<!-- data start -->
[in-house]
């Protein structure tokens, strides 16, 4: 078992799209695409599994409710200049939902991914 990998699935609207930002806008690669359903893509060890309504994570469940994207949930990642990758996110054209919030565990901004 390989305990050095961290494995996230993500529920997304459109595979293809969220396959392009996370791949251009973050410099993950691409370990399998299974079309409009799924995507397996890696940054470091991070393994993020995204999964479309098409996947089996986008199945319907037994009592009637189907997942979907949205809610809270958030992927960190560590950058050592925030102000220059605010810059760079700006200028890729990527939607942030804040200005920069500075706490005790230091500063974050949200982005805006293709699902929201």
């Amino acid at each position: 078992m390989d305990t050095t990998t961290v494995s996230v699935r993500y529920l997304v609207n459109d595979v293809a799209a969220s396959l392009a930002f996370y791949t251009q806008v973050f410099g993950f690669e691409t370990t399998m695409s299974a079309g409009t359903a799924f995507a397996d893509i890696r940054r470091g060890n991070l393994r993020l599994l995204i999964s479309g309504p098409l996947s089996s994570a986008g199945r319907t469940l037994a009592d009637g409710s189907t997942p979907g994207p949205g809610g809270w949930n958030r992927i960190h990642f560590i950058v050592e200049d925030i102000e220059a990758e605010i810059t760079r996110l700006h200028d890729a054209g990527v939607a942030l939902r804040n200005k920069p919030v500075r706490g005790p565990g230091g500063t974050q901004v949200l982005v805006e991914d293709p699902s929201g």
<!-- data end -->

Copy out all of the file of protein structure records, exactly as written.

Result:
[in-house]
């Protein structure tokens, strides 16, 4: 078992799209695409599994409710200049939902991914 990998699935609207930002806008690669359903893509060890309504994570469940994207949930990642990758996110054209919030565990901004 390989305990050095961290494995996230993500529920997304459109595979293809969220396959392009996370791949251009973050410099993950691409370990399998299974079309409009799924995507397996890696940054470091991070393994993020995204999964479309098409996947089996986008199945319907037994009592009637189907997942979907949205809610809270958030992927960190560590950058050592925030102000220059605010810059760079700006200028890729990527939607942030804040200005920069500075706490005790230091500063974050949200982005805006293709699902929201």
């Amino acid at each position: 078992m390989d305990t050095t990998t961290v494995s996230v699935r993500y529920l997304v609207n459109d595979v293809a799209a969220s396959l392009a930002f996370y791949t251009q806008v973050f410099g993950f690669e691409t370990t399998m695409s299974a079309g409009t359903a799924f995507a397996d893509i890696r940054r470091g060890n991070l393994r993020l599994l995204i999964s479309g309504p098409l996947s089996s994570a986008g199945r319907t469940l037994a009592d009637g409710s189907t997942p979907g994207p949205g809610g809270w949930n958030r992927i960190h990642f560590i950058v050592e200049d925030i102000e220059a990758e605010i810059t760079r996110l700006h200028d890729a054209g990527v939607a942030l939902r804040n200005k920069p919030v500075r706490g005790p565990g230091g500063t974050q901004v949200l982005v805006e991914d293709p699902s929201g």